In English, many things are named after a particular country – but have you ever wondered what those things are called in those countries?
1.1(con respecto a otra cosa)crookedle quedó la nariz torcida — he was left with a crooked nose
- tiene la boca torcida — he has a twisted mouth
- llevas la falda torcida — your skirt isn't straight
- el cuadro está torcido — the picture is on a slant / is askew
- la planta creció torcida — the plant grew crooked / lopsided
- te has hecho la raya torcida — your parting isn't straight
1.2(curvo)bentun alambre/palo torcido — a bent wire/stick
- tiene la columna torcida — she has curvature of the spine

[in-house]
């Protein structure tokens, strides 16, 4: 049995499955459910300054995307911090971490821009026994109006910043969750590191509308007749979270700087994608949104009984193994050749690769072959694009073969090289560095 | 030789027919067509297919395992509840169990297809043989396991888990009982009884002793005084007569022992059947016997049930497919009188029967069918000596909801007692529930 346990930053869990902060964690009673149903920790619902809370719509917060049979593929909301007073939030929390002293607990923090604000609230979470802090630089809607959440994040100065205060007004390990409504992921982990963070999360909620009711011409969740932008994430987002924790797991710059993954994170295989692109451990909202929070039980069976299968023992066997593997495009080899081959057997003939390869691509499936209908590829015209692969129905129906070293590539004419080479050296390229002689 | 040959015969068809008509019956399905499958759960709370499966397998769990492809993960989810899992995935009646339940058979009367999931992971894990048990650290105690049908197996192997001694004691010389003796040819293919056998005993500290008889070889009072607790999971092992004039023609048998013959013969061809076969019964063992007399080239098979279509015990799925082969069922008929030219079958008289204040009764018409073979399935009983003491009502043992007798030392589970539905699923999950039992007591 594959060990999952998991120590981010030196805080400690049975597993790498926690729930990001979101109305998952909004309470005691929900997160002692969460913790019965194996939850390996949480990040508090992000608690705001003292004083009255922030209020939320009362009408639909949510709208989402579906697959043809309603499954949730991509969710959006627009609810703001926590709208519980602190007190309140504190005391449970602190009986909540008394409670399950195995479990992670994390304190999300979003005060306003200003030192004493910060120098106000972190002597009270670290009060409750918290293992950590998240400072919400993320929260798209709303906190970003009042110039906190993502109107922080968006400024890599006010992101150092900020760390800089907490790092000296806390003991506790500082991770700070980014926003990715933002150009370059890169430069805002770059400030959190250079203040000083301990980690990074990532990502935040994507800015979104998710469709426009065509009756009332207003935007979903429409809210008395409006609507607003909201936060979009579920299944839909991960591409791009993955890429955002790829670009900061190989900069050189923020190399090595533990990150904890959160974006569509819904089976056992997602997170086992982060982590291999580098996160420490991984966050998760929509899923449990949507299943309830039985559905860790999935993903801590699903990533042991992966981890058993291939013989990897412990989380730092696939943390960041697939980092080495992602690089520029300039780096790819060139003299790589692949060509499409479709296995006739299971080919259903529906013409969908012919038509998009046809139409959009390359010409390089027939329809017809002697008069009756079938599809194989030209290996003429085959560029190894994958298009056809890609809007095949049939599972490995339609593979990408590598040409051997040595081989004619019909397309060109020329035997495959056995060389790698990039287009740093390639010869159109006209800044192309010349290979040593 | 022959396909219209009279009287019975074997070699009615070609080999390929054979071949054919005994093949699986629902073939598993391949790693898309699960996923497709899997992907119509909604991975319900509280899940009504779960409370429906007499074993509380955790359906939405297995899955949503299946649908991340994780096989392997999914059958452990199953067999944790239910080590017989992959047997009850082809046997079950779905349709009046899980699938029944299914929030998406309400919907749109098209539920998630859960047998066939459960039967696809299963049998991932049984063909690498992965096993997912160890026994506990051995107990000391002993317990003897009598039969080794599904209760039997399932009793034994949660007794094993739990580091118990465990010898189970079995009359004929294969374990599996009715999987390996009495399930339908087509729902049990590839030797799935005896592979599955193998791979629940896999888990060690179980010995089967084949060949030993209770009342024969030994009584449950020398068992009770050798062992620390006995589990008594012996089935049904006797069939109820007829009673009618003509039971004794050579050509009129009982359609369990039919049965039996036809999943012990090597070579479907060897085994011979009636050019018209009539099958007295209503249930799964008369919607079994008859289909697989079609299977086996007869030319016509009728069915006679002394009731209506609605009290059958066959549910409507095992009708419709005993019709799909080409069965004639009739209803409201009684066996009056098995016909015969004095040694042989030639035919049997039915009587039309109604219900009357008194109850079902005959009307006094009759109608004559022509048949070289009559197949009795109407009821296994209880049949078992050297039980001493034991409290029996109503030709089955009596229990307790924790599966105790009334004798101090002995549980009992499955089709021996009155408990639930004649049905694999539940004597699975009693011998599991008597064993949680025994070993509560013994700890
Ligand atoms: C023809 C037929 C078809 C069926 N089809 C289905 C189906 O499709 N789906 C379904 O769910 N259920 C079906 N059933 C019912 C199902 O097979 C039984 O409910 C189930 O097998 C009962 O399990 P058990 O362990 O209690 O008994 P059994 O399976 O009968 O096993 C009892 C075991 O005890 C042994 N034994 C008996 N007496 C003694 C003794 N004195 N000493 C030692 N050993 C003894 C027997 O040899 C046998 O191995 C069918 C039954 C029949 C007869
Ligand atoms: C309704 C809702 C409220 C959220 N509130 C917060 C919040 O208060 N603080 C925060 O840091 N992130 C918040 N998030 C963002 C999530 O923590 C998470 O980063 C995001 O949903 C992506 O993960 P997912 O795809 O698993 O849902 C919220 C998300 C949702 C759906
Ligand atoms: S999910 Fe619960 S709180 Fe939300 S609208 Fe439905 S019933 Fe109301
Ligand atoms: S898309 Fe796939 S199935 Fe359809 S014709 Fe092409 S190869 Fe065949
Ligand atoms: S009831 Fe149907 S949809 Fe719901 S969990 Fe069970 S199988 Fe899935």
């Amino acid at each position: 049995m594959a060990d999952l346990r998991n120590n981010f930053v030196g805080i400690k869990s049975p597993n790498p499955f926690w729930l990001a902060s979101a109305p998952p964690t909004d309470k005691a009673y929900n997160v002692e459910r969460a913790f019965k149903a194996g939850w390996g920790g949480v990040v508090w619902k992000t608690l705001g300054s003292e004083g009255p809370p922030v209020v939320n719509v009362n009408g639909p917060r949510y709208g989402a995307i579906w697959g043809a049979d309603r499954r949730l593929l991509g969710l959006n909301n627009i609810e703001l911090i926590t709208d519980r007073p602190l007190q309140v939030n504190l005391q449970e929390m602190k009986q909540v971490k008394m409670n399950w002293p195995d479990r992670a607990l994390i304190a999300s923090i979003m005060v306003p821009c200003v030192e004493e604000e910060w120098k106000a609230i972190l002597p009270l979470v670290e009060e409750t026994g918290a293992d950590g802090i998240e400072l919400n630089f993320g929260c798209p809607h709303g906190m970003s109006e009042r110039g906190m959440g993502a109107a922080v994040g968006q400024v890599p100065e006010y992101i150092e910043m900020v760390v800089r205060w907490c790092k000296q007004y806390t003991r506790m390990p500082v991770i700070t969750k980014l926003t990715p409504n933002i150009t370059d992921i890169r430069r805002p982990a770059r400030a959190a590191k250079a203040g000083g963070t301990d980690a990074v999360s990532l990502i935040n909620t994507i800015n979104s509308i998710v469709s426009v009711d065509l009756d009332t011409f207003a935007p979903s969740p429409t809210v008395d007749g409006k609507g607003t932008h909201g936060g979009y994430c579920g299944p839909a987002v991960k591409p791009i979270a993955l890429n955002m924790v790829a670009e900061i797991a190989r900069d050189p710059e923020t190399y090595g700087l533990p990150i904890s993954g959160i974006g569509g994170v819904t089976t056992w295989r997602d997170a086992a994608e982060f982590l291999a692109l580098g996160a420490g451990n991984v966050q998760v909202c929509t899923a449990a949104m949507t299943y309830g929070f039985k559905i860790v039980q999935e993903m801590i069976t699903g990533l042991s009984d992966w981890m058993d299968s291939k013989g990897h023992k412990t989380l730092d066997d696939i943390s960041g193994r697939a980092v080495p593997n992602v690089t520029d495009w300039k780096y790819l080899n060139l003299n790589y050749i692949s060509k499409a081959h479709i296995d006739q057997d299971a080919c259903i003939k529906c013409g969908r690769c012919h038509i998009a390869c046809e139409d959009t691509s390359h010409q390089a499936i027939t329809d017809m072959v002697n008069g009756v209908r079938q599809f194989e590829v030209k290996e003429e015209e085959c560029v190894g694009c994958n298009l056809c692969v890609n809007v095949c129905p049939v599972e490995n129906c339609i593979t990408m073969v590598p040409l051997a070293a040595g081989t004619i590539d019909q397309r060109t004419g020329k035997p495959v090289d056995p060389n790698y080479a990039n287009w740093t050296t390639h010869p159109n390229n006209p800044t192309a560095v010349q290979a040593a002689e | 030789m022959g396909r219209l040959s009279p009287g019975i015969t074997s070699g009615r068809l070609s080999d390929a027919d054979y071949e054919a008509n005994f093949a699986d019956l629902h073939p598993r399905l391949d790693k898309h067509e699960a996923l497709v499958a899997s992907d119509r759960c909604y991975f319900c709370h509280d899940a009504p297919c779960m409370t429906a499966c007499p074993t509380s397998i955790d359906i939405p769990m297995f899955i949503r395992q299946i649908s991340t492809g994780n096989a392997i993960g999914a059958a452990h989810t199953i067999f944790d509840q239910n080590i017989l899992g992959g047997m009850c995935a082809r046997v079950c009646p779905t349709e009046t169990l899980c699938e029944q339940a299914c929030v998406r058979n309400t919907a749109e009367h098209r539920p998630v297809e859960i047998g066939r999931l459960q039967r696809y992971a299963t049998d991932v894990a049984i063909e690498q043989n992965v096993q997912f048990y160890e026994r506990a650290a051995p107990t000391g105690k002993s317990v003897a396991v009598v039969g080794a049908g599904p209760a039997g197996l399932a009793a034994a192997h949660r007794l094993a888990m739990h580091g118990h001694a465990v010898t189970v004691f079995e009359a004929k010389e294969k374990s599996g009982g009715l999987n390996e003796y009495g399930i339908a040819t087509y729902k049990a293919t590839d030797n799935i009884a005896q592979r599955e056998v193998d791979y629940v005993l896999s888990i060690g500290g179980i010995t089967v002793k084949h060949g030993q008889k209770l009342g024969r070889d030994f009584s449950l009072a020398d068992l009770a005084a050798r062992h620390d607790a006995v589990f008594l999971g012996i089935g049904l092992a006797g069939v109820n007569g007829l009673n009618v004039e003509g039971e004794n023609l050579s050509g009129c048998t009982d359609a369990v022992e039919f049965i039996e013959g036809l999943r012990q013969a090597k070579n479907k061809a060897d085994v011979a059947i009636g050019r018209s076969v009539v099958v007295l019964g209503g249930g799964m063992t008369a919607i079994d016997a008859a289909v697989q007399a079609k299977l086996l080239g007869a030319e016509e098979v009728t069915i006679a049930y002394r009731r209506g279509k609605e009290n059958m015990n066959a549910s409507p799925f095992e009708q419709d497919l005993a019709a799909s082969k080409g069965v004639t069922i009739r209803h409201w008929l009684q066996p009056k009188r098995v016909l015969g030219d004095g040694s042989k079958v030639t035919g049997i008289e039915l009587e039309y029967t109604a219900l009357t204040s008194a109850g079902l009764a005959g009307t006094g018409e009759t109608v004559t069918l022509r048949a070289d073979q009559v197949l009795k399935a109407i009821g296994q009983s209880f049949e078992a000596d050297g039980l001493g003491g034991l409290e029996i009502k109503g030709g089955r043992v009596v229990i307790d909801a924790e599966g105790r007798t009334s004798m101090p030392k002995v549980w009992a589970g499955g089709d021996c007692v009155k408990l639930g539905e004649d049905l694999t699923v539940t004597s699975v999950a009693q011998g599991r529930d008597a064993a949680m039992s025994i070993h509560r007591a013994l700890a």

- tiene las piernas torcidas — (para adentro) he is knock-kneed
2(intenciones) devious(intenciones) crookedel hijo menor le salió torcido — his youngest son didn't turn out at all as he had hoped
English has borrowed many of the following foreign expressions of parting, so you’ve probably encountered some of these ways to say goodbye in other languages.
Many words formed by the addition of the suffix –ster are now obsolete - which ones are due a resurgence?
As their breed names often attest, dogs are a truly international bunch. Let’s take a look at 12 different dog breed names and their backstories.